We all make mistakes in our writing. The most common mistake is the typo — a missing word, an extra punctuation mark, a misspelling, or some other minor error that is an oversight rather than a reflection of the writer’s skills (or lack thereof).
A more serious kind of mistake is a deep flaw in the writing. It’s not a missing word; it’s a missing scene. It’s not an extra punctuation mark; it’s an overabundance of punctuation marks. And these mistakes aren’t limited to the mechanics of writing: plot holes, poor logic, and a prevalence of bad word choices are all markers of common writing mistakes that are found in various forms and genres of creative writing.
I see most mistakes as an opportunity to either learn something new or make an improvement to a piece of writing. While mistakes can certainly be frustrating, and rewriting to weed out mistakes can be laborious, each fixed mistake is a step toward a more polished piece of writing, and every time you resolve a problem in your writing, you become a better writer.
Common Writing Mistakes
Here are some of the most common writing
mistakes opportunities I have seen in creative writing, including fiction, poetry, and creative nonfiction:
1. Dull Beginnings
Every once in a while I come across a piece of writing that starts off slow, then picks up momentum. Maybe you’ve seen this too: the first chapter of a book is boring or the first paragraph of a blog post is obtuse. Then it gets better — a lot better. Kudos to you for giving it a chance! I suspect that many writing projects start out with dull beginnings. As we write, we fall into the rhythm and pacing. We get to know our characters. The plot comes into focus. The great thing about writing is that we can always go back and rewrite. Don’t risk losing readers who scan the first few paragraphs and decide not to read the rest. Don’t count on reviews that say “Starts slow but gets better.” Take the opportunity to rewrite your opening and hook readers from the first sentence.
2. Unnecessary descriptions and details
I’m reading a book right now that is jam packed with a bunch of descriptions and details that I don’t really need. The story is great, so I’m trudging through it, but it’s not the best reading experience I’ve ever had. Readers don’t need to know every detail about a room’s decor or a character’s appearance. They don’t need a play-by-play account of every action that takes a character from point A to point B. Writing a lot of description and detail during early drafts can be a good thing; it helps us get to know our story world. But again, revision is an opportunity to scale it back. Leave room for readers to use their imaginations and ask yourself how essential each detail is to the main purpose of the piece.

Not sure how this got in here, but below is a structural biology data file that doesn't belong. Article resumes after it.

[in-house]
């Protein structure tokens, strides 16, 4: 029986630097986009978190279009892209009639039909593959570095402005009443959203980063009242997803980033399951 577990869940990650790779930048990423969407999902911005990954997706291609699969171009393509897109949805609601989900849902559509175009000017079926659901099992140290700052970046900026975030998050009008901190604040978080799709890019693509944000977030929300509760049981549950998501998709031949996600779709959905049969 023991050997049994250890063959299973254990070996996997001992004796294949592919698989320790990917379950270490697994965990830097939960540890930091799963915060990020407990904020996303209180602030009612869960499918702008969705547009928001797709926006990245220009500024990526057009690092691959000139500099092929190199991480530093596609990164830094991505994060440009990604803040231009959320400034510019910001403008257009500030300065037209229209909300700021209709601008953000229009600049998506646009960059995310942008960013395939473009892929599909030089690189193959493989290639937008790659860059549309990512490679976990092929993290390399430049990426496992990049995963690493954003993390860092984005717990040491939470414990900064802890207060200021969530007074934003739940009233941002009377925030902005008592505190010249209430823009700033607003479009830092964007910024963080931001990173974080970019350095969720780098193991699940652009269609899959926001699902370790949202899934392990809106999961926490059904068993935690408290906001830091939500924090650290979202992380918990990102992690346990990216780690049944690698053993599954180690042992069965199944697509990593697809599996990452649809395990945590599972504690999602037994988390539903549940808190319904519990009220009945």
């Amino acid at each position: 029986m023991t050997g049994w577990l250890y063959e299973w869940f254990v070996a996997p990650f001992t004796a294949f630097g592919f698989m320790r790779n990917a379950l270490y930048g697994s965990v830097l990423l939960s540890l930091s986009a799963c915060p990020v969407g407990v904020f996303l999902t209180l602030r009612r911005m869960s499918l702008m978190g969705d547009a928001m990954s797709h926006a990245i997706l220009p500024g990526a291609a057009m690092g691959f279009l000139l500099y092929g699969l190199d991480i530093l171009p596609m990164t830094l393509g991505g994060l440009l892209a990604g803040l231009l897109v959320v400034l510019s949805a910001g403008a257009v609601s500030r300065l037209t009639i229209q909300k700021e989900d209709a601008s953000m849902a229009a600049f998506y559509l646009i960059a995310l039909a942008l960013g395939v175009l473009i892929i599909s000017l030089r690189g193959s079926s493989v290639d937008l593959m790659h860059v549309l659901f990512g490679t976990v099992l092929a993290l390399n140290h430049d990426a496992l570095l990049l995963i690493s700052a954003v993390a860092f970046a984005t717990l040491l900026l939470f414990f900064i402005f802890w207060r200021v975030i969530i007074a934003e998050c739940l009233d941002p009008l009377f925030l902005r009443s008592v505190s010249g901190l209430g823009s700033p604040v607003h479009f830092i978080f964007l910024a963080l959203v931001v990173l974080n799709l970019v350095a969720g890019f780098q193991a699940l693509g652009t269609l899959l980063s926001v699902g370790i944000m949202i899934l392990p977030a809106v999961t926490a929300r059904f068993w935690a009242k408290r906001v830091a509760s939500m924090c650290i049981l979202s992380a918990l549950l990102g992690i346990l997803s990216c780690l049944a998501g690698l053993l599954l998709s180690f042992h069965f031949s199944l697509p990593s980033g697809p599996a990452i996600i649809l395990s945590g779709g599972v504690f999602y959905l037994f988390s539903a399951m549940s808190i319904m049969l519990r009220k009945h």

Despite popular belief, verbiage is not a synonym for words or text. It specifically means an “overabundance or superfluity of words, as in writing or speech; wordiness” (source). Verbiage is not a good thing. It means you’re using too many words and the work could be more concise. Verbiage occurs for a number of reasons. Poets often resort to verbiage to meet meter requirements. Students use it to meet page-count requirements for their essays. Verbiage also happens when writers try to use a lot of fancy words and language to make themselves sound smart. And almost all writers create verbiage in early drafts, especially if discovery writing is involved. Don’t spend an entire paragraph saying something that could be said in a single sentence. You’ll put your readers to sleep!
4. Redundancy and stating the obvious
Redundancy is when we say the same thing twice, although usually we say it in a different way the second time. For example, I am taking my car to the shop tomorrow, so I won’t be able to go anywhere because my car will be in the shop. The readers are told twice that the car will be the shop tomorrow. That’s redundant.